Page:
Whilst 2016 has been too full of tragedy and sad loss it has also undoubtedly been a bumper year in terms of album releases.
There is no way to aptly mark the passing of some of the very best artists of any generation but in amongst the untimely deaths has come some inspirational and ground breaking music.
My albums are all ones I have enjoyed immensely and continue to play. Whilst Radiohead, M.I.A, Peter Doherty and many others may have missed the cut it wasn't really a difficult choice this year. It may not be all that eclectic but there are some great albums in there. Nick Cave's Skeleton Tree is not only this years best album but also an album that is rapidly becoming one of my all time favourites, it's just so good.
Continue reading: Andrew Lockwood's Top Ten Albums Of 2016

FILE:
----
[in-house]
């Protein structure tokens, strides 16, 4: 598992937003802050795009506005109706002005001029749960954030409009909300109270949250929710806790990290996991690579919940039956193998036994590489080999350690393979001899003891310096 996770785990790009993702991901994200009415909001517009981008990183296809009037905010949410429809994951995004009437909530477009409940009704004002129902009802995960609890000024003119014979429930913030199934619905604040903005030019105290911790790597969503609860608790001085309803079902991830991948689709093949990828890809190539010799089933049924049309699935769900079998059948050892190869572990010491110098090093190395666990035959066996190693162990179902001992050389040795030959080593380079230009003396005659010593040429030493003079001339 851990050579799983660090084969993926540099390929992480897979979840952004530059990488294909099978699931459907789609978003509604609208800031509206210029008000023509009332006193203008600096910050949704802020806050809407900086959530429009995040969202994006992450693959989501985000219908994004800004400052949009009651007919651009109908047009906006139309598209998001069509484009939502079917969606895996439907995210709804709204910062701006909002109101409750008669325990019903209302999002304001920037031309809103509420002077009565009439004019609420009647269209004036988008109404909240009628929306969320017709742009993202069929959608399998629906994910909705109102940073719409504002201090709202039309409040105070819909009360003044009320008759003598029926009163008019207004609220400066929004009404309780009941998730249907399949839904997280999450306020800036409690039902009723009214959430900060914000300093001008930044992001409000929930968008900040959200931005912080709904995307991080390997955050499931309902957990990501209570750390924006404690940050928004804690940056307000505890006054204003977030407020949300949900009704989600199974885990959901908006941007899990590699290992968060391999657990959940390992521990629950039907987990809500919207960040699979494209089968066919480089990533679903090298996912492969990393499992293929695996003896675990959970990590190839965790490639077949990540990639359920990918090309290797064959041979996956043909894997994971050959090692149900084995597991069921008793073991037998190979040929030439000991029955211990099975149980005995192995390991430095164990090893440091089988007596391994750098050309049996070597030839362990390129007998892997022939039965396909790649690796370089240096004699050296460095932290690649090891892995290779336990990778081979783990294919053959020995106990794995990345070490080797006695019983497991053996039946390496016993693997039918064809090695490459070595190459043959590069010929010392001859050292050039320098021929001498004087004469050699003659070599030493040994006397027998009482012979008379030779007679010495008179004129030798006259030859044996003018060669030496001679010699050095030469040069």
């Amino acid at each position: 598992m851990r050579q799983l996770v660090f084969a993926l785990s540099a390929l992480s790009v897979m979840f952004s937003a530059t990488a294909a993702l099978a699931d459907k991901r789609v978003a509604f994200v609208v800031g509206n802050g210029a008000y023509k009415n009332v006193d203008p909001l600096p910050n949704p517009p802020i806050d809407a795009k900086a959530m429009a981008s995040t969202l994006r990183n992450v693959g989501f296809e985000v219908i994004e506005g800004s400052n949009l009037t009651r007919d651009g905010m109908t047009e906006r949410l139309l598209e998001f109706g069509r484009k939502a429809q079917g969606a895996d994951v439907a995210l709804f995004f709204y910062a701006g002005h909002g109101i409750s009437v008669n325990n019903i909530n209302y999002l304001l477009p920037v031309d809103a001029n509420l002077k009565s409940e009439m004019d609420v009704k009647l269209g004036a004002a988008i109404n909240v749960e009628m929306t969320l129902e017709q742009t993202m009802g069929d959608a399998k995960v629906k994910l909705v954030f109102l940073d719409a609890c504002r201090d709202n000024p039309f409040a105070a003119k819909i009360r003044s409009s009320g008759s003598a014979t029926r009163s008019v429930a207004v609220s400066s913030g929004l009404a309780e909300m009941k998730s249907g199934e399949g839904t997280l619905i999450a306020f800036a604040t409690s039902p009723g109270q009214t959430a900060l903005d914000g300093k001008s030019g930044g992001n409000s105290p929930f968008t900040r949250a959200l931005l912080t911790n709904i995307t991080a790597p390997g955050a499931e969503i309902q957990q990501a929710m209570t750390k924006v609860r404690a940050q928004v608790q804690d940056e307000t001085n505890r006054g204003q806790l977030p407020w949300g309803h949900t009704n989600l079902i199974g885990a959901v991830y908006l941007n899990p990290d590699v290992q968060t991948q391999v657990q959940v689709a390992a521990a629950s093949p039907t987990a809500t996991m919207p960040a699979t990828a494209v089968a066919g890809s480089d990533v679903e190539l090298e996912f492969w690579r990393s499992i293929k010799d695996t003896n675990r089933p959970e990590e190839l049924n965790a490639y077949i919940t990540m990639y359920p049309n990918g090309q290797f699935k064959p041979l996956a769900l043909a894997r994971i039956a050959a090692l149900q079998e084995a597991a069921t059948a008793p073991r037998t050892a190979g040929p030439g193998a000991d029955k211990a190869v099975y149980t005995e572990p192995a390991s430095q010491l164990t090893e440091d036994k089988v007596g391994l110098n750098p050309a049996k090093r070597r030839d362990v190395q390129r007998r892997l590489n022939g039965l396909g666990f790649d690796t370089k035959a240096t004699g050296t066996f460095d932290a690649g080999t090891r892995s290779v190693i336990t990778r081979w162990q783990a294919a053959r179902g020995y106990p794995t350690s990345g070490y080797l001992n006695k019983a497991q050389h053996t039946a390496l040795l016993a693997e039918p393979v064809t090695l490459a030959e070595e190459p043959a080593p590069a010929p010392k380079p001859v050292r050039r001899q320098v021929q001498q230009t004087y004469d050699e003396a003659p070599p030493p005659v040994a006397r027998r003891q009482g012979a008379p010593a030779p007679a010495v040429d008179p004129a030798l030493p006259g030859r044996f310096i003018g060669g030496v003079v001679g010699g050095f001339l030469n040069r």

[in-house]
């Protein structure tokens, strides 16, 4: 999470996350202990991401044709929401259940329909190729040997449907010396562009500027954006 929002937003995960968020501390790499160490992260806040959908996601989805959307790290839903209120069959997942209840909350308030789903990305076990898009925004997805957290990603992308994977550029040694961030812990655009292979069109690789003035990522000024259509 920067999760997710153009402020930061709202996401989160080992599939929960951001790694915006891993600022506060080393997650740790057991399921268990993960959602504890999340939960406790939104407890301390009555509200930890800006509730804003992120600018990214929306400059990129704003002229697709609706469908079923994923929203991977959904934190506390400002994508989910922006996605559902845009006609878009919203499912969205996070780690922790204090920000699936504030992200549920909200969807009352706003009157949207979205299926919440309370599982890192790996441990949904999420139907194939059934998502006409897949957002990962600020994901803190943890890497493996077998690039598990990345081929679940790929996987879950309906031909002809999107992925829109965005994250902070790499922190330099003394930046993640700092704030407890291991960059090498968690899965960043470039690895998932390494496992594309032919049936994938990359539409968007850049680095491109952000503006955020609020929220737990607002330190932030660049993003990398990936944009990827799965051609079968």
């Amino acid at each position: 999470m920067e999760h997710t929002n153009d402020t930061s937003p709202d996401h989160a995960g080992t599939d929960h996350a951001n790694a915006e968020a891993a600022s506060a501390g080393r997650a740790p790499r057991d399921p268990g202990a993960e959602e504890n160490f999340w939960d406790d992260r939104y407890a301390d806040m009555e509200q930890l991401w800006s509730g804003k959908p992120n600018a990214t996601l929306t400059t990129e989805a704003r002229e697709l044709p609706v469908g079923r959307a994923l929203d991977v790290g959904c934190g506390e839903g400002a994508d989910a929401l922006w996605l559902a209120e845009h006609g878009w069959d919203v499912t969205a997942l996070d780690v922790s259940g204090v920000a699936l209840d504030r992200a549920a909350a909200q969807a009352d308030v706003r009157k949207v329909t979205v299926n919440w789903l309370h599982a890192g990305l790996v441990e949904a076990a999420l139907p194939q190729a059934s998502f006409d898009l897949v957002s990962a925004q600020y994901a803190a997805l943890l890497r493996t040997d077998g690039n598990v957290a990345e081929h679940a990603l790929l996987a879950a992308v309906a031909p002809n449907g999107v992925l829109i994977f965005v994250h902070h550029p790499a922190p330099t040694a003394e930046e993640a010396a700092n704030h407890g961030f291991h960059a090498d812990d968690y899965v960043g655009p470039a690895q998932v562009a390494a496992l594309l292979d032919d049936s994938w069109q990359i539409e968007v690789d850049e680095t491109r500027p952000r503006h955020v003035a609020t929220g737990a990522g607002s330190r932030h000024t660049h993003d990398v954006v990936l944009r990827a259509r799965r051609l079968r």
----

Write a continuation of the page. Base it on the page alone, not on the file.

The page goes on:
Natasha Khan (aka Bat For Lashes) and music producer Jon Hopkins have collaborated on 'Garden's Heart'; a new song set to feature on the soundtrack to Saoirse Ronan's gripping new drama film 'How I Live Now'.
The video for the track begins with a clip from the movie, where Saoirse's character Daisy gets split up from her boyfriend by soldiers during the onslaught of the Third World War. She is then seen running a bath and tending to her cuts and bruises miserably, while appearing to visualise plants and lily pads in the tub, taking her back to her favourite countryside spot where she and her lover would talk and go skinny dipping. The song has a slow and steady rhythm, almost like beating heart, and Natasha's vocals are as charming and evocative as ever with the power to reduce any listener to tears even without the depressing subject matter of the movie.
Jon Hopkins had been working on the rest of the film score when he decided to enlist the talents of Natasha - a decision that was enthusiastically backed by director Kevin Macdonald. Bat For Lashes released her third album last year entitled 'The Haunted Man' and is currently on her US headline tour supporting it.
The band are the likely winners of the Ivor Novello for Best Contemporary Song.